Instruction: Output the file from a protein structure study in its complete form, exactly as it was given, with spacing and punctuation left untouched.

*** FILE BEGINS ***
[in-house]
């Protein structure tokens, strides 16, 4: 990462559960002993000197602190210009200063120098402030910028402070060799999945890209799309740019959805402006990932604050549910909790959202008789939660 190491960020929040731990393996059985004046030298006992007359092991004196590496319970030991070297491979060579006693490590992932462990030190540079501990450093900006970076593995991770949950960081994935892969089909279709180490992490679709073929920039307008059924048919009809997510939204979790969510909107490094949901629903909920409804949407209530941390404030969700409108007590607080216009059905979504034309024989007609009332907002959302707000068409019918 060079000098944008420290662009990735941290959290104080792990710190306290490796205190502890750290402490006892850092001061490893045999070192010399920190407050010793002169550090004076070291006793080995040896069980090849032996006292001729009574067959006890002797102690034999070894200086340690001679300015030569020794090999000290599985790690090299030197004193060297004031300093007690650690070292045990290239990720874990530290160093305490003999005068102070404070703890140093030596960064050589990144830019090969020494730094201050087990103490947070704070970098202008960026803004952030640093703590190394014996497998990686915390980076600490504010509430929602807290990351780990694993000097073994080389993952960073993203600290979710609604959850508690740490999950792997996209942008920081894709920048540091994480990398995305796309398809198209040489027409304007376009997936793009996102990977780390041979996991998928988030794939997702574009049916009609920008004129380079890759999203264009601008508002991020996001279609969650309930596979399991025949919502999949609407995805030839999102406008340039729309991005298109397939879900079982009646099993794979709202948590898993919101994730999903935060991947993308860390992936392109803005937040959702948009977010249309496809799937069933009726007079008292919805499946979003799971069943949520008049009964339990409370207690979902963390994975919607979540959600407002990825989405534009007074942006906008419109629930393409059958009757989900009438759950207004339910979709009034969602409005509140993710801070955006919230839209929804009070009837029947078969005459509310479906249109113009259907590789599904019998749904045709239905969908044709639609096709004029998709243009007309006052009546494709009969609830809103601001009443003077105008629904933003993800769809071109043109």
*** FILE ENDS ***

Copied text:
[in-house]
């Protein structure tokens, strides 16, 4: 990462559960002993000197602190210009200063120098402030910028402070060799999945890209799309740019959805402006990932604050549910909790959202008789939660 190491960020929040731990393996059985004046030298006992007359092991004196590496319970030991070297491979060579006693490590992932462990030190540079501990450093900006970076593995991770949950960081994935892969089909279709180490992490679709073929920039307008059924048919009809997510939204979790969510909107490094949901629903909920409804949407209530941390404030969700409108007590607080216009059905979504034309024989007609009332907002959302707000068409019918 060079000098944008420290662009990735941290959290104080792990710190306290490796205190502890750290402490006892850092001061490893045999070192010399920190407050010793002169550090004076070291006793080995040896069980090849032996006292001729009574067959006890002797102690034999070894200086340690001679300015030569020794090999000290599985790690090299030197004193060297004031300093007690650690070292045990290239990720874990530290160093305490003999005068102070404070703890140093030596960064050589990144830019090969020494730094201050087990103490947070704070970098202008960026803004952030640093703590190394014996497998990686915390980076600490504010509430929602807290990351780990694993000097073994080389993952960073993203600290979710609604959850508690740490999950792997996209942008920081894709920048540091994480990398995305796309398809198209040489027409304007376009997936793009996102990977780390041979996991998928988030794939997702574009049916009609920008004129380079890759999203264009601008508002991020996001279609969650309930596979399991025949919502999949609407995805030839999102406008340039729309991005298109397939879900079982009646099993794979709202948590898993919101994730999903935060991947993308860390992936392109803005937040959702948009977010249309496809799937069933009726007079008292919805499946979003799971069943949520008049009964339990409370207690979902963390994975919607979540959600407002990825989405534009007074942006906008419109629930393409059958009757989900009438759950207004339910979709009034969602409005509140993710801070955006919230839209929804009070009837029947078969005459509310479906249109113009259907590789599904019998749904045709239905969908044709639609096709004029998709243009007309006052009546494709009969609830809103601001009443003077105008629904933003993800769809071109043109």